Given the latest cyclospora outbreak, I’m feeling pretty grateful to be growing so much of my own food. To wag my soapbox finger, I’m of the tribe that prefers to eat local and seasonally, and to produce my own organic produce is an added bonus.
But next to the political ramifications of refusing to participate in corporate food systems with shoddy health standards (ahem, contaminated bagged salads) and the snobby reward of my own moral smugness (first world privilege, where’s Lena Dunham when you need her?!), much of the pleasure I get out of this garden farm experiment thing is physical. In fact, purely physical.
I chose to plant heirlooms because it felt culturally responsible and what not, but mostly I chose to plant heirlooms because they’re so damn cool-looking. In other words, I am physically attracted to my food. It turns my head. It turns me on. These weird cool heirlooms, in all their unexpected shapes and colors, are so much more fun than the homogenous shapes and dull colors that fill supermarket produce shelves.
I first saw lemon cucumbers in a farmer’s market in Portland last summer.
“What are these?” I asked the vendor, squeezing the bright little ball in my palm.
“Cucumber,” she said flatly.
Oh. Of course. Because I’m a clear dumbass.
Sidenote: This kind of (hipster) cultural elitism — the, “oh-my-God-I-cannot believe-you-don’t-know-what-that-is-how-have-you-lived-so-long” is what scares people away from farmer’s markets, I think. And from Portland. Which is also my favorite city on earth.
My hypocrisy knows no bounds.
Like so many other people in so many other generations, the homogenous selection of produce on supermarket shelves was literally the only education I ever got on what fruits and vegetables looked like and were, apparently, supposed to look like. Advances in food science and seed technology got industrial farmers to plant fruits and vegetables that didn’t have all the weird lumps and color varieties and shape abnormalities of real produce — the kind of food people ate for thousands of years — making them easier to market to consumers who were too busy to think about what they were eating and why. That’s the generation I grew up in, and probably the generation you grew up in, too.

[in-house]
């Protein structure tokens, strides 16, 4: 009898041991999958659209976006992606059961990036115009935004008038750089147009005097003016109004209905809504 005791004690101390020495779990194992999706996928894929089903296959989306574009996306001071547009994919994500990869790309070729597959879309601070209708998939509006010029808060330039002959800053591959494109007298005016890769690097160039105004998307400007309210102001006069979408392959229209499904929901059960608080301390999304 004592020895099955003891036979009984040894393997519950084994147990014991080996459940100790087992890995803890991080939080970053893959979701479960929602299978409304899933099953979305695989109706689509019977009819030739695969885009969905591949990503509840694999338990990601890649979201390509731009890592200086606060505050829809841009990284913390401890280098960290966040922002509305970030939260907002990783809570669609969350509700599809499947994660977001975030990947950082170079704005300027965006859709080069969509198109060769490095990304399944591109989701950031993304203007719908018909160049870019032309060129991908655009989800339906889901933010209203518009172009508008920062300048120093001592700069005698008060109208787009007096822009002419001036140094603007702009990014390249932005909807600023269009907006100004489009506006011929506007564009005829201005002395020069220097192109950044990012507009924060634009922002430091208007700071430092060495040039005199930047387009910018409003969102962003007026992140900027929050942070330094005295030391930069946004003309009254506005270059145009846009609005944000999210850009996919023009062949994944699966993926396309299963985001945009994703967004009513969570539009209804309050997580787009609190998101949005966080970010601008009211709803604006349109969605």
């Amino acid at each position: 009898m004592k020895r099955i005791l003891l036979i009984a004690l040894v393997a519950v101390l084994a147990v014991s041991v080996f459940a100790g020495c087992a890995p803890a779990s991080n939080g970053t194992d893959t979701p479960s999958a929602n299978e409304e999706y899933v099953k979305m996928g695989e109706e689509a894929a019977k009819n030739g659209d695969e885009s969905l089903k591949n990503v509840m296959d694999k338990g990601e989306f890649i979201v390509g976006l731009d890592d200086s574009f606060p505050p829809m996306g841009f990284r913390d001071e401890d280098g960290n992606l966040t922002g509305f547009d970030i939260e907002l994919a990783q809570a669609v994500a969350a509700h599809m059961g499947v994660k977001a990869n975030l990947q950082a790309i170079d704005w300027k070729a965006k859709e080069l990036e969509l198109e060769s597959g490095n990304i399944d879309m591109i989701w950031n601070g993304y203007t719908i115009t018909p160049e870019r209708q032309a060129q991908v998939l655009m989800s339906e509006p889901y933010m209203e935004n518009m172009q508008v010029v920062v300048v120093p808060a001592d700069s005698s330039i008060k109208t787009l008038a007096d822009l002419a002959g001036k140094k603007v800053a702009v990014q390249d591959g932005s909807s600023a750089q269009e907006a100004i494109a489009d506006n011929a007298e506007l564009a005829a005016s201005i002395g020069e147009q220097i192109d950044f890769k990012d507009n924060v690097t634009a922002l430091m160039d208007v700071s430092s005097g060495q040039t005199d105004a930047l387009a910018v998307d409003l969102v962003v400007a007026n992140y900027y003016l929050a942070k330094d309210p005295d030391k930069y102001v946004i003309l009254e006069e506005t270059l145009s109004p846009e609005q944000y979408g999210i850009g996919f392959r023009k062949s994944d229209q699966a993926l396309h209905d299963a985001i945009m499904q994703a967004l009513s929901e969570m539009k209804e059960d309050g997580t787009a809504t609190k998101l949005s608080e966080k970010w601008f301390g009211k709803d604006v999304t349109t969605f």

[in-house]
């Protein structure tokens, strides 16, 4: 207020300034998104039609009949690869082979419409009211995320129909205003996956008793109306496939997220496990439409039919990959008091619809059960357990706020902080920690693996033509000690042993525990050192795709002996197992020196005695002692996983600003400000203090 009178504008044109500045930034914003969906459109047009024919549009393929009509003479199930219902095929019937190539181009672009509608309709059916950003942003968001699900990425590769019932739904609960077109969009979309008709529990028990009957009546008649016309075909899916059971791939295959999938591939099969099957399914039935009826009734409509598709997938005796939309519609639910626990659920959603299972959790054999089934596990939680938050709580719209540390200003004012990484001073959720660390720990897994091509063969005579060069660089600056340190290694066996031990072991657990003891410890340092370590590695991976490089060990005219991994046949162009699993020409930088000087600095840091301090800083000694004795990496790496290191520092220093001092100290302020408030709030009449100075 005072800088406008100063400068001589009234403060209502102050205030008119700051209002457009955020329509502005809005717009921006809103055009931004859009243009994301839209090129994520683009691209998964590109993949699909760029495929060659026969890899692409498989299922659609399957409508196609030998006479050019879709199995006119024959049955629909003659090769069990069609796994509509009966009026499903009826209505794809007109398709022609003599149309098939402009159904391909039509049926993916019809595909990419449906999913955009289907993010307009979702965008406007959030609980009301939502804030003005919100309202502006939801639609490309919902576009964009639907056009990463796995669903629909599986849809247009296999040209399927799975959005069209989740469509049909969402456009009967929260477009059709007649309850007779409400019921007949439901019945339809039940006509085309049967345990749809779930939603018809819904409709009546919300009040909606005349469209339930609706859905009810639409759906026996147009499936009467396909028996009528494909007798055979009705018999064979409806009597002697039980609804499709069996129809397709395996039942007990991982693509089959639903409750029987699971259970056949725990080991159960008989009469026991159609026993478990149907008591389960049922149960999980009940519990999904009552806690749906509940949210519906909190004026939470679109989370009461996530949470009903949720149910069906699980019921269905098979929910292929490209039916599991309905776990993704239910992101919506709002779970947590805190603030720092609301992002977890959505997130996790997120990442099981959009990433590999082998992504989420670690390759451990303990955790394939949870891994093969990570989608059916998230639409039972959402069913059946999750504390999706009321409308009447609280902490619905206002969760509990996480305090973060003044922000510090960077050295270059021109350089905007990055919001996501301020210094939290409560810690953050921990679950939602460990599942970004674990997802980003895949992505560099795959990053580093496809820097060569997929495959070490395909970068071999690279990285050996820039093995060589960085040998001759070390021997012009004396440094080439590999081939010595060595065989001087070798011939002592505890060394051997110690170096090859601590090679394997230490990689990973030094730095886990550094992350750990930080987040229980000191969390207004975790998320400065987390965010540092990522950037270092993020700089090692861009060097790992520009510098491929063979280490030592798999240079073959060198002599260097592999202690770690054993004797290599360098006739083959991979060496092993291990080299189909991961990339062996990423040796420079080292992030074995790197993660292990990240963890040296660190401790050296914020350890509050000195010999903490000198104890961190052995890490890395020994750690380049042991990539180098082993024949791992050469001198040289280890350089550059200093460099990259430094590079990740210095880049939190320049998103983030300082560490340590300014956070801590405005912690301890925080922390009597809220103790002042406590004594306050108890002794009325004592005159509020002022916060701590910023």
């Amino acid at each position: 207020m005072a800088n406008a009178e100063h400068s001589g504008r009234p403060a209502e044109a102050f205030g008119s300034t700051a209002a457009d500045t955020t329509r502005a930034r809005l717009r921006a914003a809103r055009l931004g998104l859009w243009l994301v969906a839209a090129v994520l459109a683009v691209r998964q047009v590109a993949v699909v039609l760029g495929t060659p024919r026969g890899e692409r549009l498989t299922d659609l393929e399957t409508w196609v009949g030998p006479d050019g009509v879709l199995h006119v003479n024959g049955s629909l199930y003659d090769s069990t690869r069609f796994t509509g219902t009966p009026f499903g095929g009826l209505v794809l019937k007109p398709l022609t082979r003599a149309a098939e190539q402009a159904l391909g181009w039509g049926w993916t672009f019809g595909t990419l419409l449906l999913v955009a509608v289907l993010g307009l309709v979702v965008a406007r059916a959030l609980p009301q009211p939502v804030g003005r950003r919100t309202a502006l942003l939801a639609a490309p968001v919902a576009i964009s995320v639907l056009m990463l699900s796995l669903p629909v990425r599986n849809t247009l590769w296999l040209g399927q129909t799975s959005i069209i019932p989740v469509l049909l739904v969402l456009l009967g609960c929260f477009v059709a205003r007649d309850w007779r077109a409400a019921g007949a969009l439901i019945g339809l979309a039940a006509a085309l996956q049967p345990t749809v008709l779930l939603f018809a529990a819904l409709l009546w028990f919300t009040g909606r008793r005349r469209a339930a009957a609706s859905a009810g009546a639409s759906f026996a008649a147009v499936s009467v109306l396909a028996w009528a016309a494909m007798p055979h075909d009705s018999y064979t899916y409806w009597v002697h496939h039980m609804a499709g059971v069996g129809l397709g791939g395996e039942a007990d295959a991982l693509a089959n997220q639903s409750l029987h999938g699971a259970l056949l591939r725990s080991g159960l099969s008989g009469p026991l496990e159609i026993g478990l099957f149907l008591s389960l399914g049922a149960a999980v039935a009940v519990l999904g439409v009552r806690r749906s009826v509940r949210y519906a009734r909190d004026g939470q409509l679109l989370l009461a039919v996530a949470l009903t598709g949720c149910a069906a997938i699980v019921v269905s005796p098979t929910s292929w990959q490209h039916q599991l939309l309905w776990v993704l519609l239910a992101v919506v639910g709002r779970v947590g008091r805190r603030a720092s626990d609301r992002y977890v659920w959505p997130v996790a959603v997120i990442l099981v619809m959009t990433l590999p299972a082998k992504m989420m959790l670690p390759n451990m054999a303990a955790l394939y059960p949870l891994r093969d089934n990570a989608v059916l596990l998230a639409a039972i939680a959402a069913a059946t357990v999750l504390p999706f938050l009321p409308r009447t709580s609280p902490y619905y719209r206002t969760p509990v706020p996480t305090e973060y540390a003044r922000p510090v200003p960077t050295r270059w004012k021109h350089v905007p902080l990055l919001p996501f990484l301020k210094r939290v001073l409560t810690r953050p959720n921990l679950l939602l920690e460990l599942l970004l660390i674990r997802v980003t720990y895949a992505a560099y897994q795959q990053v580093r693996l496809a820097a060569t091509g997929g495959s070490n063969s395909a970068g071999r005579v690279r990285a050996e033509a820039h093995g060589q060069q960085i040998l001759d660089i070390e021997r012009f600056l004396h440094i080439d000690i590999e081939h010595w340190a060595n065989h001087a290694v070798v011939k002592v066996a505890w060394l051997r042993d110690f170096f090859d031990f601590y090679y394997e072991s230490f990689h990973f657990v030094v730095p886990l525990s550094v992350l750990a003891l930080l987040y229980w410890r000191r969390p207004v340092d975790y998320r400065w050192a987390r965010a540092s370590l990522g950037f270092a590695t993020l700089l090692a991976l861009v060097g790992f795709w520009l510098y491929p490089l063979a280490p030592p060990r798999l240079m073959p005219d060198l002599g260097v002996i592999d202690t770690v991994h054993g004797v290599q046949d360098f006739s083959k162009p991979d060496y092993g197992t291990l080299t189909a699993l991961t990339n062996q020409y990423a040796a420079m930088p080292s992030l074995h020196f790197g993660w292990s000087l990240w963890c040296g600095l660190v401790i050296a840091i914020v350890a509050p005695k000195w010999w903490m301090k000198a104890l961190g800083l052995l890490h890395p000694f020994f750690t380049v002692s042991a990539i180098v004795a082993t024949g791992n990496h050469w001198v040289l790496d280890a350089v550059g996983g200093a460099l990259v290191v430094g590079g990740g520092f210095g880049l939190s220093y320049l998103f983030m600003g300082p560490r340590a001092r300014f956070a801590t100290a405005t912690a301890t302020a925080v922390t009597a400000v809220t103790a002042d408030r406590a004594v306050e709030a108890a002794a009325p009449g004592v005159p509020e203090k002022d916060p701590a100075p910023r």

So when that bristly farmer’s market vendor treated me like an idiot for not knowing what a lemon cucumber was, the problem wasn’t necessarily that I was an idiot, but that I’d never been taught there was any other kind of cucumber than the glossy green penis-looking things at the grocery store.
And I’m not alone.
Tonight, after posting a quick snapshot of my lemon cucumber goods on Instagram, I got a message from my friend asking, “What in God’s name is a lemon cucumber?”